People do exercise for different reasons. For example, some people might want to lose weight and other people might want to get fit for specific sports.
I’ve reached the age where I’m thinking it would be nice to live for a bit longer, and be healthier while I’m still alive. It’s for this reason that an article published in a cardiology journal this week caught my eye.
The authors of the article had looked at a study on cardiac health carried out in Denmark over a long period of time. They had compared healthy people who jogged regularly with those who didn’t jog and were fairly inactive otherwise (sedentary lifestyle).
The main thing they were interested in was how jogging affected the risk of someone dying (from any cause).
Most people know about the benefits of jogging, and there is all sorts of medical evidence to back this up. The article this week had some surprising conclusions about how much jogging you need to do.
Light joggers live longer?
The study found that the people with the lowest risk were those who jogged for a total of between one and two and a half hours per week, and the most effective number of runs per week was two to three. The most encouraging part for most people will be that the optimal pace was slow.
A more intense jogging programme than this seems to increase the risk of death, and the more exertion you put in, the greater your risk of death. It seems that increasing exercise intensity raises your risk of death to be similar to people who don’t do any exercise.
The Harvard Health Blog reported on this study and produced this really nice graph showing the relationship between exercise intensity and risk of death.
As you can see, people who did light jogging had the lowest risk of death.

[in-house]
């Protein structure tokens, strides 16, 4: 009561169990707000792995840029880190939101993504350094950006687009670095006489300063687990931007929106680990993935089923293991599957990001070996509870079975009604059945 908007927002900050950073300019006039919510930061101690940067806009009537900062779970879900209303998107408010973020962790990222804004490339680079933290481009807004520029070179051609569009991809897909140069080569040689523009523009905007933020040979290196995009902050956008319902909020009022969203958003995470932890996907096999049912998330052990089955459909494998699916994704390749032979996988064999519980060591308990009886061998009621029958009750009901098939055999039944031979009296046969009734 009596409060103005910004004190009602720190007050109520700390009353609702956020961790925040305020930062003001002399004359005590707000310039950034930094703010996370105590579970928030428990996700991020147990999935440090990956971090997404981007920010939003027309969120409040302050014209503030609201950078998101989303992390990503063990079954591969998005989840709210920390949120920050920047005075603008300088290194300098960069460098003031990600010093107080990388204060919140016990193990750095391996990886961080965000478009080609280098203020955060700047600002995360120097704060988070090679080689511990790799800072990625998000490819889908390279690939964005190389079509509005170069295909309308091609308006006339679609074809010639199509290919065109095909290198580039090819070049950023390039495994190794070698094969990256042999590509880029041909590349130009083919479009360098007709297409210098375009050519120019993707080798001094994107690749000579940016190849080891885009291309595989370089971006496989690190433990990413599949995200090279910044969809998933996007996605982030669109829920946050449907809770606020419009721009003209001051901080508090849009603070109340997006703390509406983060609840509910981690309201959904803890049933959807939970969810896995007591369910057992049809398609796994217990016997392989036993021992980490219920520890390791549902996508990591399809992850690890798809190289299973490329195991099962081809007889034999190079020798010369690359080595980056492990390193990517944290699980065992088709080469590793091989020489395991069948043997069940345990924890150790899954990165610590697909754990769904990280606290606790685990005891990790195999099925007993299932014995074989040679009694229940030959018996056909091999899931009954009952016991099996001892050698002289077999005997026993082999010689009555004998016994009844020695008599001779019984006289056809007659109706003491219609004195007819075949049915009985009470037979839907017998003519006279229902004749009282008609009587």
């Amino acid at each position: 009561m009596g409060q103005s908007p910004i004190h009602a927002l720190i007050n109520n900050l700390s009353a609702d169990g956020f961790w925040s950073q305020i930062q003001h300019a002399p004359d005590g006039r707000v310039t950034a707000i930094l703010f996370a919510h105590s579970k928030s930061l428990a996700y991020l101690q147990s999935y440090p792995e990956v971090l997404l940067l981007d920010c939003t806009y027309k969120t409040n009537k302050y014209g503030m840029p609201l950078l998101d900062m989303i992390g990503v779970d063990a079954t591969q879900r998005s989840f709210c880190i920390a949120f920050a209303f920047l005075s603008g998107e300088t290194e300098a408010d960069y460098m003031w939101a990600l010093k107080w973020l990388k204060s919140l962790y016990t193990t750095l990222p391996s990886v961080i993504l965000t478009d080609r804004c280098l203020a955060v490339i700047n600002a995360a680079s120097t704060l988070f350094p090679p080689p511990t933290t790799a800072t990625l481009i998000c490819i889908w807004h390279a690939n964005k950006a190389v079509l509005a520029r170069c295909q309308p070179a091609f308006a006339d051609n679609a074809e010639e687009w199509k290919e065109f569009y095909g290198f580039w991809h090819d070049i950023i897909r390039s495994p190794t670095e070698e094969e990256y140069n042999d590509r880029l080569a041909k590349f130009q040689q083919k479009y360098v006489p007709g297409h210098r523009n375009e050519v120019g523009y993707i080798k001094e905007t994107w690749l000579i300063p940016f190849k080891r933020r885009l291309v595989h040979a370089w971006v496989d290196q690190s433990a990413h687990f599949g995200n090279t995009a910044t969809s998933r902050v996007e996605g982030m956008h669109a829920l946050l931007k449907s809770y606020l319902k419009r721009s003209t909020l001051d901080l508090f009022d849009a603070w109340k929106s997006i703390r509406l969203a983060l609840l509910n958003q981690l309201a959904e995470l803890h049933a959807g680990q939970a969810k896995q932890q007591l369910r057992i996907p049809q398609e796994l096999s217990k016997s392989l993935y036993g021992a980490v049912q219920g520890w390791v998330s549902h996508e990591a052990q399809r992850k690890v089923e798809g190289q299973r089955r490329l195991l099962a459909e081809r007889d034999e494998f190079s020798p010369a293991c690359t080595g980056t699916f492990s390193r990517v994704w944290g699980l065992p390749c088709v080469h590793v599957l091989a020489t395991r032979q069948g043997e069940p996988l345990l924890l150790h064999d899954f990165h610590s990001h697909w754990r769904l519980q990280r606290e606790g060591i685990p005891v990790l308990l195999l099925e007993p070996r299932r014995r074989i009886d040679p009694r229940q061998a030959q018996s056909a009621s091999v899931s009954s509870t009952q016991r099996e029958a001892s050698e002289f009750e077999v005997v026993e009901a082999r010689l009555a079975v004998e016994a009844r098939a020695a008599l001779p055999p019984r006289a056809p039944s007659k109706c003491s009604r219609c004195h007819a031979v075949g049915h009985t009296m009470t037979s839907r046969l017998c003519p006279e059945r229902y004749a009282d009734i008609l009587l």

Moderate jogging increases your risk of death compared to light jogging.
The really surprising thing is that people who do strenuous jogging have almost as high a risk of death as the sedentary non-joggers.
So to sum that up, to reduce your risk of death from all causes, you should jog slowly for a total of one to two and a half hours, over two or three runs each week.
This means that to get started you could jog slowly for only 20 minutes three times each week. That doesn’t seem so hard!
Older joggers take care!
In the same issue of the cardiology journal there was an article about sudden cardiac death in the older athlete. They defined older as over 35! I wasn’t too happy about that.
Anyway, this was a useful reminder that if you haven’t done much exercise for a while, and you are older (over 35 apparently) then it’s important to get some medical screening prior to starting.
The article talks about some of the problems people can have, but be unaware of, that can cause serious issues when you start exercising. It also recommends a gradual increase in activity, rather than going out and trying to sprint round the block.
Not that steep a hill to climb
The good news is that it’s now been shown that very light jogging has the greatest impact on reducing risk of death.
This means that people who have been inactive up to now can start with extremely light exercise, even walking slowly, knowing they only have to build up to light jogging.
This should have a real motivating effect on people who despair of doing enough exercise to benefit their health. Often people think that only frequent intense exercise will be of any benefit, and they can be put off starting at all. This shows that’s not the case.